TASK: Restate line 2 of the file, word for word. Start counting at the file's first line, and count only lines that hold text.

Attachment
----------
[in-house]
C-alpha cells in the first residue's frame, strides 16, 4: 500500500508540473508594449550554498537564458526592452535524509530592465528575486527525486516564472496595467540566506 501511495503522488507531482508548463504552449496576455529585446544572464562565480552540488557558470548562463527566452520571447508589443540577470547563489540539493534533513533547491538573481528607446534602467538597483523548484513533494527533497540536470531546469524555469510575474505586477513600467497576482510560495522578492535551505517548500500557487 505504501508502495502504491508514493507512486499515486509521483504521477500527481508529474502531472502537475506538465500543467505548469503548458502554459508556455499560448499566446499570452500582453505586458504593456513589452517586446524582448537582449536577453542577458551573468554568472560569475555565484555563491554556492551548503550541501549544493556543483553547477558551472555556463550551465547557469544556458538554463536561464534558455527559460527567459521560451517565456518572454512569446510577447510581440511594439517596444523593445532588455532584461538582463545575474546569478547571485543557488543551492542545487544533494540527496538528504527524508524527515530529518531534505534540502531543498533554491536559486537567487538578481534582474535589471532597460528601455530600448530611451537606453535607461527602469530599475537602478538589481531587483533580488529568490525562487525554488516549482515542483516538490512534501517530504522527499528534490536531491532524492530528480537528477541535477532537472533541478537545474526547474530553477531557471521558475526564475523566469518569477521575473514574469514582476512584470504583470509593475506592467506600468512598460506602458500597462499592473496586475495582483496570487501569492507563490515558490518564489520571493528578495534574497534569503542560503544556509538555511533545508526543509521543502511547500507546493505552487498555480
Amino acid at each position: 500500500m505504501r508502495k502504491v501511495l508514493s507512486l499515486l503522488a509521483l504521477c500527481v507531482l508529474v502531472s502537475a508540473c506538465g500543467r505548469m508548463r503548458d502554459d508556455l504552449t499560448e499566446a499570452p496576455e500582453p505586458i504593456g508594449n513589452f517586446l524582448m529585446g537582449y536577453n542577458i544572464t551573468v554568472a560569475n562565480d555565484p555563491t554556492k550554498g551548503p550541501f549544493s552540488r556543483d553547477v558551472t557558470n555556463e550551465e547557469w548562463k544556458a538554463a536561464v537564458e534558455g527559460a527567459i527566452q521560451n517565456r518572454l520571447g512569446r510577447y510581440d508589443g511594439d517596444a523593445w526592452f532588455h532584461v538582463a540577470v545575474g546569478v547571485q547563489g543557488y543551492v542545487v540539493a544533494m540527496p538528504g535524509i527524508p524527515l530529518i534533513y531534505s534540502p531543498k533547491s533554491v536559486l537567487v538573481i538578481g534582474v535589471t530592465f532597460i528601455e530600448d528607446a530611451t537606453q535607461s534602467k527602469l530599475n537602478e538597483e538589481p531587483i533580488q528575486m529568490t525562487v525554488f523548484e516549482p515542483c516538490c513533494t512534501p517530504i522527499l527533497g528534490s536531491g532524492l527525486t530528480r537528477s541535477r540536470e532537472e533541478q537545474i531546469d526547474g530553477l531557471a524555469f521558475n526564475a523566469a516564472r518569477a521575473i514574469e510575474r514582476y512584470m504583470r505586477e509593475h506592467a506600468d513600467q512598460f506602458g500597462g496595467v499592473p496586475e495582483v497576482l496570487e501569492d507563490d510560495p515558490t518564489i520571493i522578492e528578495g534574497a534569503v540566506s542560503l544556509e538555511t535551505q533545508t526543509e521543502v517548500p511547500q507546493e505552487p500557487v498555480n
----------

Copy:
C-alpha cells in the first residue's frame, strides 16, 4: 500500500508540473508594449550554498537564458526592452535524509530592465528575486527525486516564472496595467540566506 501511495503522488507531482508548463504552449496576455529585446544572464562565480552540488557558470548562463527566452520571447508589443540577470547563489540539493534533513533547491538573481528607446534602467538597483523548484513533494527533497540536470531546469524555469510575474505586477513600467497576482510560495522578492535551505517548500500557487 505504501508502495502504491508514493507512486499515486509521483504521477500527481508529474502531472502537475506538465500543467505548469503548458502554459508556455499560448499566446499570452500582453505586458504593456513589452517586446524582448537582449536577453542577458551573468554568472560569475555565484555563491554556492551548503550541501549544493556543483553547477558551472555556463550551465547557469544556458538554463536561464534558455527559460527567459521560451517565456518572454512569446510577447510581440511594439517596444523593445532588455532584461538582463545575474546569478547571485543557488543551492542545487544533494540527496538528504527524508524527515530529518531534505534540502531543498533554491536559486537567487538578481534582474535589471532597460528601455530600448530611451537606453535607461527602469530599475537602478538589481531587483533580488529568490525562487525554488516549482515542483516538490512534501517530504522527499528534490536531491532524492530528480537528477541535477532537472533541478537545474526547474530553477531557471521558475526564475523566469518569477521575473514574469514582476512584470504583470509593475506592467506600468512598460506602458500597462499592473496586475495582483496570487501569492507563490515558490518564489520571493528578495534574497534569503542560503544556509538555511533545508526543509521543502511547500507546493505552487498555480